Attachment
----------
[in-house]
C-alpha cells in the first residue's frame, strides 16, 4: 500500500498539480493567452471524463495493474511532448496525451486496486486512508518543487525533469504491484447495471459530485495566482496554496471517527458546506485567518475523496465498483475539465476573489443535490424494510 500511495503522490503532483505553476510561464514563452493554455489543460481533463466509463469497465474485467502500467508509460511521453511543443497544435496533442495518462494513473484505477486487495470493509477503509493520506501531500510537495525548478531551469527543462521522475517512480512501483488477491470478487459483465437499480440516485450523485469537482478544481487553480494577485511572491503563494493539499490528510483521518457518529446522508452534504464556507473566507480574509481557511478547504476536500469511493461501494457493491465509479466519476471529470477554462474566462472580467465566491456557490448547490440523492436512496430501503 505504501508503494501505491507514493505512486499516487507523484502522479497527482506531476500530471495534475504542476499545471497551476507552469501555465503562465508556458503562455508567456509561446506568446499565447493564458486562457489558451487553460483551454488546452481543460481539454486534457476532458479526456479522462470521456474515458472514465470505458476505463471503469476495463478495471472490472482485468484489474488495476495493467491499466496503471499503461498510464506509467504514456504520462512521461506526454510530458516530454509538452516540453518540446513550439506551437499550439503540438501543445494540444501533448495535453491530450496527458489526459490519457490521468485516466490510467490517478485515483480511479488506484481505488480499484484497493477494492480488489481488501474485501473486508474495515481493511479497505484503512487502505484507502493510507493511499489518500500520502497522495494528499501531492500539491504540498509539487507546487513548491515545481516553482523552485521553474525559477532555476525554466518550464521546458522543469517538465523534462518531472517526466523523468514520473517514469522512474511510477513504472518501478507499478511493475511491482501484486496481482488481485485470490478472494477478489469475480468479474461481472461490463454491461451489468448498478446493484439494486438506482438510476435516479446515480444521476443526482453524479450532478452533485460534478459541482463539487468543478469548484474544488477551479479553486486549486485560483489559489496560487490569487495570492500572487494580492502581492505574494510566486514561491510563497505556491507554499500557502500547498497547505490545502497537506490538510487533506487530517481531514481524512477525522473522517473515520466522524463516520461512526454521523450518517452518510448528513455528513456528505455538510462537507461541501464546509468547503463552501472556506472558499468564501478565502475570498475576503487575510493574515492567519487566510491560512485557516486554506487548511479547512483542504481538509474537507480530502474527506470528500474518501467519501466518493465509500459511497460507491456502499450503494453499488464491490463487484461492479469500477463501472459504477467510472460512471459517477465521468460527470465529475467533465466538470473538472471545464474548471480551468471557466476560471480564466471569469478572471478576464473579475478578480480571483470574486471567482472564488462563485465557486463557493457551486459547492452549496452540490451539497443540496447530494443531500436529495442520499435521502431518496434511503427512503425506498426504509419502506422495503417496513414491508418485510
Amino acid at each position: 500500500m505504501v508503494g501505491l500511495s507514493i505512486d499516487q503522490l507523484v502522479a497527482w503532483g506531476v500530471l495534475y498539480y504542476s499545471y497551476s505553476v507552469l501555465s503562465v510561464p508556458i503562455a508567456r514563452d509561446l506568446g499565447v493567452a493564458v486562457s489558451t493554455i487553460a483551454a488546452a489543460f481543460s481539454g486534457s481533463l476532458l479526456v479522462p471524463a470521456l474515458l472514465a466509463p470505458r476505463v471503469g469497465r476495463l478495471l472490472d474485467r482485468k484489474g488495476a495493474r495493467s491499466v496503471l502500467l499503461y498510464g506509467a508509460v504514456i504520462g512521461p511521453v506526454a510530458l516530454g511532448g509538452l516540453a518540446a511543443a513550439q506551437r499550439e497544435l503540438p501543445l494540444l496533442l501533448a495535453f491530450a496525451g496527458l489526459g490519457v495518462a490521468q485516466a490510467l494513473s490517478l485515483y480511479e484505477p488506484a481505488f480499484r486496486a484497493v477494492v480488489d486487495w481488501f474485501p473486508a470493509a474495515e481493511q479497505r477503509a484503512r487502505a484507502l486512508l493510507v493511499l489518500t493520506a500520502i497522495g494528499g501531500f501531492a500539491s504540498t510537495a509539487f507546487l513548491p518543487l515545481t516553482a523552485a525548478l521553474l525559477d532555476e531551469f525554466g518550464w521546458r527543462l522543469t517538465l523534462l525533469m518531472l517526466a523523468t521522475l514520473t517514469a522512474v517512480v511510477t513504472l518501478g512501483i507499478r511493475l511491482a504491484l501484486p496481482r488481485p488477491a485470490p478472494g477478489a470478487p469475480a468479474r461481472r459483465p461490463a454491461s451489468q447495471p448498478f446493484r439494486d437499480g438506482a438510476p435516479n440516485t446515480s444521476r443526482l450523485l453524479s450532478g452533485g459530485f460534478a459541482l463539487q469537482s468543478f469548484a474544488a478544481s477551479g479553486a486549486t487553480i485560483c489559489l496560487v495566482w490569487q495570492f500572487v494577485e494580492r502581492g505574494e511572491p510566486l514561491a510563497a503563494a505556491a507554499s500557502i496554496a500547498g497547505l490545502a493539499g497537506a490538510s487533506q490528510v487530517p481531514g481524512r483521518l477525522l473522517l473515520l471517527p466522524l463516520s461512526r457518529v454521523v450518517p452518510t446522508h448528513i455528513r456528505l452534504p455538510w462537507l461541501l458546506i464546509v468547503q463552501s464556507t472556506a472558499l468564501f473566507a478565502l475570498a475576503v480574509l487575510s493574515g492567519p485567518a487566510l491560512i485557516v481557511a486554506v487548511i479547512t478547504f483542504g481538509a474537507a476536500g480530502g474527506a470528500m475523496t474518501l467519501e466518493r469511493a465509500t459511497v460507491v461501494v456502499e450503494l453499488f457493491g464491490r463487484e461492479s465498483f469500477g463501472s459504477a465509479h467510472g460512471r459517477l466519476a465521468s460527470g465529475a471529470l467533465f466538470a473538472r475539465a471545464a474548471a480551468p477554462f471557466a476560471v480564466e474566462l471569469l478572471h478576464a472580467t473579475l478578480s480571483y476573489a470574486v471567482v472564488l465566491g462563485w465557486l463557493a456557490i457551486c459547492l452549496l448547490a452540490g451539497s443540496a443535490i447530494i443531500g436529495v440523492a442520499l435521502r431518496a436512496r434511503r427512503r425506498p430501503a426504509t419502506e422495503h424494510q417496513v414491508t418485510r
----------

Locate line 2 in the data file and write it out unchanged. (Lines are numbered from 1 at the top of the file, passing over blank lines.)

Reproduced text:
C-alpha cells in the first residue's frame, strides 16, 4: 500500500498539480493567452471524463495493474511532448496525451486496486486512508518543487525533469504491484447495471459530485495566482496554496471517527458546506485567518475523496465498483475539465476573489443535490424494510 500511495503522490503532483505553476510561464514563452493554455489543460481533463466509463469497465474485467502500467508509460511521453511543443497544435496533442495518462494513473484505477486487495470493509477503509493520506501531500510537495525548478531551469527543462521522475517512480512501483488477491470478487459483465437499480440516485450523485469537482478544481487553480494577485511572491503563494493539499490528510483521518457518529446522508452534504464556507473566507480574509481557511478547504476536500469511493461501494457493491465509479466519476471529470477554462474566462472580467465566491456557490448547490440523492436512496430501503 505504501508503494501505491507514493505512486499516487507523484502522479497527482506531476500530471495534475504542476499545471497551476507552469501555465503562465508556458503562455508567456509561446506568446499565447493564458486562457489558451487553460483551454488546452481543460481539454486534457476532458479526456479522462470521456474515458472514465470505458476505463471503469476495463478495471472490472482485468484489474488495476495493467491499466496503471499503461498510464506509467504514456504520462512521461506526454510530458516530454509538452516540453518540446513550439506551437499550439503540438501543445494540444501533448495535453491530450496527458489526459490519457490521468485516466490510467490517478485515483480511479488506484481505488480499484484497493477494492480488489481488501474485501473486508474495515481493511479497505484503512487502505484507502493510507493511499489518500500520502497522495494528499501531492500539491504540498509539487507546487513548491515545481516553482523552485521553474525559477532555476525554466518550464521546458522543469517538465523534462518531472517526466523523468514520473517514469522512474511510477513504472518501478507499478511493475511491482501484486496481482488481485485470490478472494477478489469475480468479474461481472461490463454491461451489468448498478446493484439494486438506482438510476435516479446515480444521476443526482453524479450532478452533485460534478459541482463539487468543478469548484474544488477551479479553486486549486485560483489559489496560487490569487495570492500572487494580492502581492505574494510566486514561491510563497505556491507554499500557502500547498497547505490545502497537506490538510487533506487530517481531514481524512477525522473522517473515520466522524463516520461512526454521523450518517452518510448528513455528513456528505455538510462537507461541501464546509468547503463552501472556506472558499468564501478565502475570498475576503487575510493574515492567519487566510491560512485557516486554506487548511479547512483542504481538509474537507480530502474527506470528500474518501467519501466518493465509500459511497460507491456502499450503494453499488464491490463487484461492479469500477463501472459504477467510472460512471459517477465521468460527470465529475467533465466538470473538472471545464474548471480551468471557466476560471480564466471569469478572471478576464473579475478578480480571483470574486471567482472564488462563485465557486463557493457551486459547492452549496452540490451539497443540496447530494443531500436529495442520499435521502431518496434511503427512503425506498426504509419502506422495503417496513414491508418485510